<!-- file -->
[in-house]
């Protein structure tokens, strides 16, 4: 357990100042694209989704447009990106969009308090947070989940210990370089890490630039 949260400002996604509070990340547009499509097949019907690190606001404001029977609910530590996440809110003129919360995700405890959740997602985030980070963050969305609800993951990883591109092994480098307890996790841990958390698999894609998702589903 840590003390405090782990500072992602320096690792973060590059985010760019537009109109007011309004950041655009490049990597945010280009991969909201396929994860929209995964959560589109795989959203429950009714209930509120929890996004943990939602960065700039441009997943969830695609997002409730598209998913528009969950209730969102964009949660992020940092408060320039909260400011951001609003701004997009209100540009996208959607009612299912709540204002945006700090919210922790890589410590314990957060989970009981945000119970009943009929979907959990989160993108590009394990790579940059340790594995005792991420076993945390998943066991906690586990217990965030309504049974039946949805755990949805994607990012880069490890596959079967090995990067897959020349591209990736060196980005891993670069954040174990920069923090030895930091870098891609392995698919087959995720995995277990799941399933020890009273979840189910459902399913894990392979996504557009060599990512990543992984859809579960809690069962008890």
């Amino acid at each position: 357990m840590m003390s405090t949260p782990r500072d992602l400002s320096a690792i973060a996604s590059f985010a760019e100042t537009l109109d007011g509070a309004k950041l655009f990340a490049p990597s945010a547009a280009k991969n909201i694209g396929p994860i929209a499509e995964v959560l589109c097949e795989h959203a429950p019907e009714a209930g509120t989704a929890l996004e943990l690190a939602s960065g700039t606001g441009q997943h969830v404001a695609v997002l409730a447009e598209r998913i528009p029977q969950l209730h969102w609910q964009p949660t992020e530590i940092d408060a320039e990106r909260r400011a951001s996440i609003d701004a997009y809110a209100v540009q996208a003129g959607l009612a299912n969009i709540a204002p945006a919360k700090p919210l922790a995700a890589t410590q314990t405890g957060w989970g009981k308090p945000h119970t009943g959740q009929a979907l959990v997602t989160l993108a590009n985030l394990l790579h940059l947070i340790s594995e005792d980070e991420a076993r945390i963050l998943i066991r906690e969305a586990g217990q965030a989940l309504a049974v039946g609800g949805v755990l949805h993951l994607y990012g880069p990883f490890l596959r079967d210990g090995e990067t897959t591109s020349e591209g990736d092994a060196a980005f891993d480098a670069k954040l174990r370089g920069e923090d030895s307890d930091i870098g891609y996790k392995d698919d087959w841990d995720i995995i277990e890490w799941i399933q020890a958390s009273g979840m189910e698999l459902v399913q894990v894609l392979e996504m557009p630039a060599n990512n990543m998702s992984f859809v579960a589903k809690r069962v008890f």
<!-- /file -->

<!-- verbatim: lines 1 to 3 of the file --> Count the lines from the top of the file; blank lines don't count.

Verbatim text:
[in-house]
């Protein structure tokens, strides 16, 4: 357990100042694209989704447009990106969009308090947070989940210990370089890490630039 949260400002996604509070990340547009499509097949019907690190606001404001029977609910530590996440809110003129919360995700405890959740997602985030980070963050969305609800993951990883591109092994480098307890996790841990958390698999894609998702589903 840590003390405090782990500072992602320096690792973060590059985010760019537009109109007011309004950041655009490049990597945010280009991969909201396929994860929209995964959560589109795989959203429950009714209930509120929890996004943990939602960065700039441009997943969830695609997002409730598209998913528009969950209730969102964009949660992020940092408060320039909260400011951001609003701004997009209100540009996208959607009612299912709540204002945006700090919210922790890589410590314990957060989970009981945000119970009943009929979907959990989160993108590009394990790579940059340790594995005792991420076993945390998943066991906690586990217990965030309504049974039946949805755990949805994607990012880069490890596959079967090995990067897959020349591209990736060196980005891993670069954040174990920069923090030895930091870098891609392995698919087959995720995995277990799941399933020890009273979840189910459902399913894990392979996504557009060599990512990543992984859809579960809690069962008890």
């Amino acid at each position: 357990m840590m003390s405090t949260p782990r500072d992602l400002s320096a690792i973060a996604s590059f985010a760019e100042t537009l109109d007011g509070a309004k950041l655009f990340a490049p990597s945010a547009a280009k991969n909201i694209g396929p994860i929209a499509e995964v959560l589109c097949e795989h959203a429950p019907e009714a209930g509120t989704a929890l996004e943990l690190a939602s960065g700039t606001g441009q997943h969830v404001a695609v997002l409730a447009e598209r998913i528009p029977q969950l209730h969102w609910q964009p949660t992020e530590i940092d408060a320039e990106r909260r400011a951001s996440i609003d701004a997009y809110a209100v540009q996208a003129g959607l009612a299912n969009i709540a204002p945006a919360k700090p919210l922790a995700a890589t410590q314990t405890g957060w989970g009981k308090p945000h119970t009943g959740q009929a979907l959990v997602t989160l993108a590009n985030l394990l790579h940059l947070i340790s594995e005792d980070e991420a076993r945390i963050l998943i066991r906690e969305a586990g217990q965030a989940l309504a049974v039946g609800g949805v755990l949805h993951l994607y990012g880069p990883f490890l596959r079967d210990g090995e990067t897959t591109s020349e591209g990736d092994a060196a980005f891993d480098a670069k954040l174990r370089g920069e923090d030895s307890d930091i870098g891609y996790k392995d698919d087959w841990d995720i995995i277990e890490w799941i399933q020890a958390s009273g979840m189910e698999l459902v399913q894990v894609l392979e996504m557009p630039a060599n990512n990543m998702s992984f859809v579960a589903k809690r069962v008890f």